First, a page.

RG: The movie is about bringing “Jem” into the new century and making it relevant. It’s about a group of girls and how they evolve on their rise to stardom. I play Rio, who is their road manager. Rio and Jem have a spark between them that is undeniable, which leads to an adventurous journey between the two.
DA: What about Rio that appealed to you?
RG: I initially decided to get involved with the project because it would be a chance to work with an amazing director, Jon M. Chu, and also to have an opportunity to work with Blumhouse productions again. I also loved the fact that they were reinventing Jem. I’d be stupid not to take this role.
DA: John M. Chu also directed a couple of the “Step Up” movie franchises. Was that how you two knew each other?
RG: We’ve known each other through the “Step Up” circle, but when I found out that he wanted me to come to audition for the role of Rio, I quickly sent him a message on Twitter and told him I don’t sing. He reassured me that we could work something out if I did well in the audition. Things worked out, and I’m learning so much from him through the times we have been working together.
DA: In “Pretty little liars,” you play Jake, a Tae Kwon Do instructor and the love interest of one of the main characters. Are you a martial artist in real life, or did you take some training for this part?
RG: I received my Tae Kwon Do black belt at the age of ten, and I’ve studied many other martial arts forms. That was one of the most fun parts of playing Jake.
DA: Do martial arts and dancing somehow help with the discipline of acting?
RG: Yes. You have to be very disciplined and work as hard as you can if you want to get anywhere with each skill.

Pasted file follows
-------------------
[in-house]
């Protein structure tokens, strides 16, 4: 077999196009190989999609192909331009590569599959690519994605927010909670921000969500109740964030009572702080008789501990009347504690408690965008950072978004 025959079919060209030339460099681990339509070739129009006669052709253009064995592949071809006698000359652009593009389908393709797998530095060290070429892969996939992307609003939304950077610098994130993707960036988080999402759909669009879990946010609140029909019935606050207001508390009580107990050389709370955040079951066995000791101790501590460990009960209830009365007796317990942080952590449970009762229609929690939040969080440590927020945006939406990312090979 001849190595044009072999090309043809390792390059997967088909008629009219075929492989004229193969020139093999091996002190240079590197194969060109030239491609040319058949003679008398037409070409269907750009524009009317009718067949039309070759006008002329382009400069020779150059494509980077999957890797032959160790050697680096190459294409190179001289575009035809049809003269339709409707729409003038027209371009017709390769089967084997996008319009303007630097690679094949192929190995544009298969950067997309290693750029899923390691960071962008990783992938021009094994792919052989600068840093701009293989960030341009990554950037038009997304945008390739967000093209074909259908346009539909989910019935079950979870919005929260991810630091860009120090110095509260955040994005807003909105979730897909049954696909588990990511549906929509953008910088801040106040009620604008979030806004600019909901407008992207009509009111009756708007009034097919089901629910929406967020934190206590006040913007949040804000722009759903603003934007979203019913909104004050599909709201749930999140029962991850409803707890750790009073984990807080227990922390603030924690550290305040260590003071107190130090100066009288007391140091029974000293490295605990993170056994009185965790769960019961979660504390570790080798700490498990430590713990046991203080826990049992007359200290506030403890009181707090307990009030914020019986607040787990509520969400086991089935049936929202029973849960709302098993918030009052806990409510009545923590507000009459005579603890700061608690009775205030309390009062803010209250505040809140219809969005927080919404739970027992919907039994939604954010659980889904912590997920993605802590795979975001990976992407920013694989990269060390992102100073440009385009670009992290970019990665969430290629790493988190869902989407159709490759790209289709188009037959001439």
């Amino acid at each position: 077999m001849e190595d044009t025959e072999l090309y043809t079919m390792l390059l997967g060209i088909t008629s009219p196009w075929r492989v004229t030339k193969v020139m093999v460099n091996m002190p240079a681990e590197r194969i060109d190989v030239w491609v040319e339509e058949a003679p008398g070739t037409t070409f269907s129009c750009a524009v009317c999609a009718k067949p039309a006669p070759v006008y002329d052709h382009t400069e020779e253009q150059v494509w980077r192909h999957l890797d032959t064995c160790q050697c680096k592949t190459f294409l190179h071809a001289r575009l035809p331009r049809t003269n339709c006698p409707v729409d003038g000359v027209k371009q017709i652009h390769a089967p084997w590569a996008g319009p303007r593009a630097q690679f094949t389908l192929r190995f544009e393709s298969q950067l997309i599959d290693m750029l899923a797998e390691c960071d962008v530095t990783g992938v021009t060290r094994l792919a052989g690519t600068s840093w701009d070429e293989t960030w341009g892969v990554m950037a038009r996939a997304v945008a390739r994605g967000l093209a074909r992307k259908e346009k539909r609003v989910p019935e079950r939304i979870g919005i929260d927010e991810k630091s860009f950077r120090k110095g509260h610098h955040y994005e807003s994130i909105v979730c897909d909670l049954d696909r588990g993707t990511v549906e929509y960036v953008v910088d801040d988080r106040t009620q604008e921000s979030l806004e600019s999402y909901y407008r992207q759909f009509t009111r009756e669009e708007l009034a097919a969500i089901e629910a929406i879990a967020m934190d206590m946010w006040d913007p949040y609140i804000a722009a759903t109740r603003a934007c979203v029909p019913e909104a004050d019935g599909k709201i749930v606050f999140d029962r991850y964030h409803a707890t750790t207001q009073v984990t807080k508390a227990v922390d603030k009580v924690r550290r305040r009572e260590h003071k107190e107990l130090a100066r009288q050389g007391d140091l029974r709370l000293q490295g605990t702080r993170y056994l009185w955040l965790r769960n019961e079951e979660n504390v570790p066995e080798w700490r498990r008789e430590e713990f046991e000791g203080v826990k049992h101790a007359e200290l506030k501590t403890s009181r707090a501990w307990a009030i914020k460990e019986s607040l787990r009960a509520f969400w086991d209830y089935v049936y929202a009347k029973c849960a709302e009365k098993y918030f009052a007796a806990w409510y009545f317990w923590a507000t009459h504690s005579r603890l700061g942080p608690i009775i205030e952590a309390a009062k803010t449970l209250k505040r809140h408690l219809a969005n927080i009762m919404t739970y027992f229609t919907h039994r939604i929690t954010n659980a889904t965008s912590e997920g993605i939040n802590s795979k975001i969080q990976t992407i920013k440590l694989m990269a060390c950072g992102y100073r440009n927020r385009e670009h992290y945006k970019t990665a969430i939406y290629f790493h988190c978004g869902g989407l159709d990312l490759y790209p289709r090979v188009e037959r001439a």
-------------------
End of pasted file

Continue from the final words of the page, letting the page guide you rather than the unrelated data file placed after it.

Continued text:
Outfit and shoes by Dior Homme
DA: So, you’ve managed to blend the things you love altogether, like dancing, martial arts and acting.
RG: I didn’t know about the dancing until I got the role of Sean in “Step Up.” It’s not really up to me to make those decisions on my characters yet. I’ve taken roles that scare me. Dancing in front of people used to scare me, and I thought there’s no better way to overcome that then do a movie about it. Singing also scares me, but I still took the role of Rio in “Jem.” I’m just trying to expand as a person and learn new things through my craft.
DA: We’ve heard that you’re also interested in scriptwriting. What kind of script?
RG: I like action drama or comedy. I’ve already written a couple scripts actually.
DA: Before acting, you were quite an active model. Why did you decide to cross over from modeling to acting?
RG: Modeling was never for me. I never really enjoyed it. I was always looking for a better venue for a career and I happened to find that in acting.
Outfit and shoes by Bally
“I’m Inspired by the 1920s fashion, but with a rugged sense of style. It’s about how you wear the clothes, not the clothes you wear”
DA: When you were a model, that means you were in constant contact with the fashion industry. so what is your personal style?
RG: I’m inspired by the old-school 1920s fashion, but with a rugged sense of style. I don’t like to try too hard or think too much about style. It’s about how you wear the clothes, not the clothes you wear.
DA: Any words of wisdom for all the models out there that are pursuing acting?
RG: There are many roads you can take to the destination you desire, but I’ve learned that it’s the roads less traveled that make you learn more about yourself and who you want to become.
Grooming: Elle Leary @ Cloutier Remix using Bobbi Brown, American Crew, Bumble and bumble.
Styling assistants: Mike Solomon and Robert Sugden.
Special thanks to Usa Green, Sandro & Pam Schneider of Agoura Fitness